It is more than a little embarrassing that it has taken me this long to write up my thoughts on More Than Good Intentions, given that I received and read the book back in April (note to PR people, please don’t let this stop you sending us review copies of interesting books). I doubt readers an introduction – Karlan and Appel’s book has been reviewed by pretty much every other blogger and development wonk out there, to general acclaim.
Perhaps having a bit more time to reflect and see how the book is received by others is a good thing – while my initial review would have been more comprehensive, it would also have had a fair bit of needless nitpicking. Instead of the review I would have written several months ago, I offer just a few thoughts on what the books gets right, and where it falls short:
Firstly, the acclaim is well-deserved – the book is a nice outlet into some of the more recent experimental evidence from developing countries. While it is obviously meant to be accessible to those with little working knowledge of development interventions and experimental knowledge, it can be still enjoyed by the more experienced researcher. However, those who are already quite familiar with Dean Karlan’s work, or that of Innovations for Poverty Action in general might find much of the book redundant.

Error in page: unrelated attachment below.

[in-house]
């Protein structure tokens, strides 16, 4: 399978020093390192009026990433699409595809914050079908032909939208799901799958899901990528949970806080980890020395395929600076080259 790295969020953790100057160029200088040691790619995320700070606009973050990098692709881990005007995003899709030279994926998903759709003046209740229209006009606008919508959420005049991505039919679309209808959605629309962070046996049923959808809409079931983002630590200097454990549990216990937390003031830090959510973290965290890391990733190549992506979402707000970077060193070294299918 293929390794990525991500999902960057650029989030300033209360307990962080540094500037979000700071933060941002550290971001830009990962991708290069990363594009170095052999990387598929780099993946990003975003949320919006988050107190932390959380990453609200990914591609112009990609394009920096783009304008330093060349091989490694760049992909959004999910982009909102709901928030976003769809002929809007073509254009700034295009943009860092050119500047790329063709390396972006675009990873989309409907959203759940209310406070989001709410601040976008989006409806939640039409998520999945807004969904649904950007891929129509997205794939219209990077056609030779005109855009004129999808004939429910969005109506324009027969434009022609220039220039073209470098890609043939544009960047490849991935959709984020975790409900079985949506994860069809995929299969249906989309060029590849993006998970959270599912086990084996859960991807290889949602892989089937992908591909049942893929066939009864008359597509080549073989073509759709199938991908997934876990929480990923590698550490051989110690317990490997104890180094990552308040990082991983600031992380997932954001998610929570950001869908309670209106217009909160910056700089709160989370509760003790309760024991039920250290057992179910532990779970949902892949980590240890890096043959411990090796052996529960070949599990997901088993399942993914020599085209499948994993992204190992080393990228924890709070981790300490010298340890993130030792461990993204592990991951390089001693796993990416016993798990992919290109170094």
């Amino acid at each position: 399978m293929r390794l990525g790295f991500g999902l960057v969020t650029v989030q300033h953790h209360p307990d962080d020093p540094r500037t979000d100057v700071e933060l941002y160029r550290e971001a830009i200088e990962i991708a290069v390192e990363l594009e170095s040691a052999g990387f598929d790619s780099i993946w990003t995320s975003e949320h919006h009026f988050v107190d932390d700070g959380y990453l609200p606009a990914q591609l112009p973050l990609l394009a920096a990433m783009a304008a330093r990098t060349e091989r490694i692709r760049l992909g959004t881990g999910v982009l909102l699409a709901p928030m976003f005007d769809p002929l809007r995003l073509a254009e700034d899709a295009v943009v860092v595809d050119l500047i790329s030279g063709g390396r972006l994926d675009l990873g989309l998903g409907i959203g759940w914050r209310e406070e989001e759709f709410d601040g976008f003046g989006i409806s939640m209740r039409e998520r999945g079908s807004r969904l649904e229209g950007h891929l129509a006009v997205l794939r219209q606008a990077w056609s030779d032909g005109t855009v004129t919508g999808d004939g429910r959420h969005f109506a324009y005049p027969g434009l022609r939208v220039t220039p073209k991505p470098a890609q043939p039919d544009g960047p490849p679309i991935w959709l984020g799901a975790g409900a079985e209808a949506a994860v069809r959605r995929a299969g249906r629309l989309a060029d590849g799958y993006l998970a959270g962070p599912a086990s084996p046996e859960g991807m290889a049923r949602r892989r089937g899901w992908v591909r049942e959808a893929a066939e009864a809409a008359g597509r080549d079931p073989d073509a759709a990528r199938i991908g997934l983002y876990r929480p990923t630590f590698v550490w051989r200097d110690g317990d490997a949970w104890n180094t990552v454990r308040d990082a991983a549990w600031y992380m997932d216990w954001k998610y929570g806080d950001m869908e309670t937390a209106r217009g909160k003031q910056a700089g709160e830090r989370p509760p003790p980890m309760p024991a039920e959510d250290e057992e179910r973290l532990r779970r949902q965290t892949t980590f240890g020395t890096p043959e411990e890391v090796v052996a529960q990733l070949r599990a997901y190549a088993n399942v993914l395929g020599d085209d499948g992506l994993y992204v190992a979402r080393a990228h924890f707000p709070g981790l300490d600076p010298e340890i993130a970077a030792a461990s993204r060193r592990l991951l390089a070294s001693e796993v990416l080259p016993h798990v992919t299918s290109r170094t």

In terms of what it lends big development debates, More Than Good Intentions is more a marginal than a seminal contribution – it will be most successful at helping its audience update their priors on conventional development interventions, rational behaviour, etc than significantly shifting the terms of the debate. It is refreshing to see a book a little more humble in scope and (mostly) less certain that we’ve got all the answers we need (there is some language at the end about proven interventions, but it isn’t too strong). This is when the randomistas are at their best: concentrating on slowly shifting the body of evidence, rather than petitioning for seismic shifts policy.
Yet, MTGI occasionally feels a little too limited in scope for its own good. By relying almost-exclusively on rigorous experimental work (most of which they were involved or closely associated with), the authors have really limited the amount of evidence they can draw on. Subsequently, while the book feels in full stride discussing the nuances of microcredit and microsavings (one could almost see a whole new book here), it begins to feel thin as we move on to other themes such as education and agriculture, where we get less of a sense where the research Karlan and Appel highlight sits in the greater body of evidence. Development economists have been researching many of these issues for decades using less rigorous but still worthwhile methods, and it seems odd to discuss a few choice experiments without explaining how it connects to what we already know.
Chances are that you’ve already picked up or read this book. I’d definitely recommend it – but with the same grain of salt needed for all new works – use it to update your priors, not redefine them.